A stomp dance, Native American storytelling, powwow drum and singing presentation, make-and-take arts and crafts, and film screenings will be featured during the 21st Annual Native American Heritage Festival on Saturday, Nov. 3, at Rogers State University.
The festival, which is free and open to the public, will be held from 10 a.m. to 5 p.m. in the Dr. Carolyn Taylor Center on the RSU campus, 1701 W. Will Rogers Blvd. in Claremore.
The RSU Native American Heritage Festival is co-sponsored by the RSU Native American Student Association and the RSU Department of Fine Arts with support from the Oklahoma Arts Council and the National Endowment for the Arts.
Dr. Hugh Foley, RSU fine arts professor and festival organizer, said the day-long celebration increases the exposure of Native American heritage within the community.
New this year will be Cherokee games to include marbles, chunkey, corn stalk shooting, and blow dart guns. The games, which are sponsored by the Rogers County Cherokee Association, will be held from 10 a.m. to 1 p.m.
Arts and crafts classes will be offered for adults and children from 10 a.m. to 1 p.m. Participants can learn how to make corn husk dolls, beaded necklaces and bracelets, dream catchers and baskets.
Afternoon programming includes Feather Smith-Trevino presenting Cherokee storytelling at 1 p.m. and Nokose Foley (Muscogee-Creek/Seminole) leading a powwow singing presentation at 2 p.m.
Starting at 3 p.m., there will be several dance demonstrations, including a Grass Dance demonstration at 3 p.m. from Keenan Springer (Comanche/Sac and Fox), a Chicken Dance demonstration from Coleman AmericanHorse (Sioux) at 3:20 p.m. and a Fancy Shawl Demonstration from Tylynn Broncho (Iowa) at 3:40 p.m.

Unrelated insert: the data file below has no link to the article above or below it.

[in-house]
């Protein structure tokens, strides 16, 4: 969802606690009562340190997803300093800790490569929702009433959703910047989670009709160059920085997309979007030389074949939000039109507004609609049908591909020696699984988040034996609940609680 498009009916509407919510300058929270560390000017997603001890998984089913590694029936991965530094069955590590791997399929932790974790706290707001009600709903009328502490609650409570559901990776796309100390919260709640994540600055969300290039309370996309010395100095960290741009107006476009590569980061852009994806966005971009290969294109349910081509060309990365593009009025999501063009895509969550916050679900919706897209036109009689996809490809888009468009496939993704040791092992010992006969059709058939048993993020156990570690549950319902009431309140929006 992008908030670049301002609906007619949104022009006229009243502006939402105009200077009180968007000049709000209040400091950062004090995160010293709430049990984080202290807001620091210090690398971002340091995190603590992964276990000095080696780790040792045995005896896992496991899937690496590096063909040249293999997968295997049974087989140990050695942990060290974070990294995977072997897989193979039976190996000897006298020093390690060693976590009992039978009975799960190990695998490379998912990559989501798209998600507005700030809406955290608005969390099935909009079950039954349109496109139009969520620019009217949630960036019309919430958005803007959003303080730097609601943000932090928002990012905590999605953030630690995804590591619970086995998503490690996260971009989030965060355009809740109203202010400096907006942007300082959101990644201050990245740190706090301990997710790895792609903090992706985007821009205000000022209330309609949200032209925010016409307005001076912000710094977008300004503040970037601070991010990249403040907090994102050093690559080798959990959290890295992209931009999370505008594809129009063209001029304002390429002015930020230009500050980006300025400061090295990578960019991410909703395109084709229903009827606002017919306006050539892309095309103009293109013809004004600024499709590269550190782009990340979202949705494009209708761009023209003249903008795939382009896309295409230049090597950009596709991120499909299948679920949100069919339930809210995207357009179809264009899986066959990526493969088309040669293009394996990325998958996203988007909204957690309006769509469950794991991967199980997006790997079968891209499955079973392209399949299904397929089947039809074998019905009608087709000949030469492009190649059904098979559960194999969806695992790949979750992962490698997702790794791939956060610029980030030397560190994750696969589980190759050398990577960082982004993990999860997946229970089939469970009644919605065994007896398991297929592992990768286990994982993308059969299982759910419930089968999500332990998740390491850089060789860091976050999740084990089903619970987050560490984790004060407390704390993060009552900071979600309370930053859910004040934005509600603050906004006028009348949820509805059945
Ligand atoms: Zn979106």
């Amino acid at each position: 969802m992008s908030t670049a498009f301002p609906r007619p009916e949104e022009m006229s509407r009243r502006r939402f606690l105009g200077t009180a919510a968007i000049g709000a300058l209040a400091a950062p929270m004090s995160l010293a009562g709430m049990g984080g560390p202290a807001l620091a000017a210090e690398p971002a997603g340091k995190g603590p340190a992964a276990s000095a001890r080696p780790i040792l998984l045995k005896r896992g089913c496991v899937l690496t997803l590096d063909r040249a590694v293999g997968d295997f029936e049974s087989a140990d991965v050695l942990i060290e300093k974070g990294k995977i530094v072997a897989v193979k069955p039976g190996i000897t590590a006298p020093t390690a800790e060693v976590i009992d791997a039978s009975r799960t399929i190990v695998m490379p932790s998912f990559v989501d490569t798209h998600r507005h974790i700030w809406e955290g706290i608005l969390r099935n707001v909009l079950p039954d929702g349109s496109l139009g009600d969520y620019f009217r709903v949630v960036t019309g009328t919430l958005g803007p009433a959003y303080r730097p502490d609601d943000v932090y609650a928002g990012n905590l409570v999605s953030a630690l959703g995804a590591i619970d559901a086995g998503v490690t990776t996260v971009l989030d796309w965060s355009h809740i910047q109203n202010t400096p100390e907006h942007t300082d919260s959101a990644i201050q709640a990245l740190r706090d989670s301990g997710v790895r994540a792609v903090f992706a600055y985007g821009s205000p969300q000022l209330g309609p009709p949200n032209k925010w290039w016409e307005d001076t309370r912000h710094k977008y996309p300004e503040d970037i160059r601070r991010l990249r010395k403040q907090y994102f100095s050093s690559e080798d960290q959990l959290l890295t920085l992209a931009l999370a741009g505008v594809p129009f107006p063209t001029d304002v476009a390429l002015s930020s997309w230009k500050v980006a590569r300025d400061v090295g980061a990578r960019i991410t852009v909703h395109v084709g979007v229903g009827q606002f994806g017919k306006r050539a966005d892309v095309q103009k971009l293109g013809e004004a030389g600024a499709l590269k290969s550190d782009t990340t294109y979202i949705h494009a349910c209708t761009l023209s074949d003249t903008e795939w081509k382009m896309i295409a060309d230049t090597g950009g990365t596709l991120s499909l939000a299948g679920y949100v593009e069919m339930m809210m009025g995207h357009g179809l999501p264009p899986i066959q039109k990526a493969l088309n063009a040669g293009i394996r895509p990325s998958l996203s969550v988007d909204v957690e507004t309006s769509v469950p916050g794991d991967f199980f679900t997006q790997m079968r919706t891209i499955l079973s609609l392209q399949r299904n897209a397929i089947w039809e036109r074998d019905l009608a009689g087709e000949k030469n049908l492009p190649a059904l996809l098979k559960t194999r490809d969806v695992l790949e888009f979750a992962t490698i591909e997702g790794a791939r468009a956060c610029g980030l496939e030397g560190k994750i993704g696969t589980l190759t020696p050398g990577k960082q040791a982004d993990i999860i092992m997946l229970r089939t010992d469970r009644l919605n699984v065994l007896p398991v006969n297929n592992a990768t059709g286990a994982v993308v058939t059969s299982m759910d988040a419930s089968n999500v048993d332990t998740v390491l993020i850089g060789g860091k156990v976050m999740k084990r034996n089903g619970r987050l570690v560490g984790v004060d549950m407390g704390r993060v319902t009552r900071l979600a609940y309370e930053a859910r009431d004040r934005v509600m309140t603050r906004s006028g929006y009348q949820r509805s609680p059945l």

At 4 p.m., there will be a stomp dance demonstration from David Proctor (Muscogee/Creek) and Tallahassee (Wvoyke).
Indian tacos from the RSU Native American Student Association will be sold for $5 from noon to 5 p.m.
The festival is funded by a grant from the Oklahoma Arts Council. Through state appropriations and grants from the National Endowment for Arts, the Oklahoma Arts Council funds more than 1,200 events annually with an estimated total attendance of more than 3.5 million. Projects funded by the Oklahoma Arts Council generally account for more than $20 million in grants and matching funds distributed throughout Oklahoma’s economy throughout the state’s rural and urban communities.
All Native American Heritage Festival events will be held in the Dr. Carolyn Taylor Center on the Claremore campus and a campus map is available online at www.rsu.edu/campusmap. For more information on the Native American Heritage Festival, call 918-343-7566 or email firstname.lastname@example.org.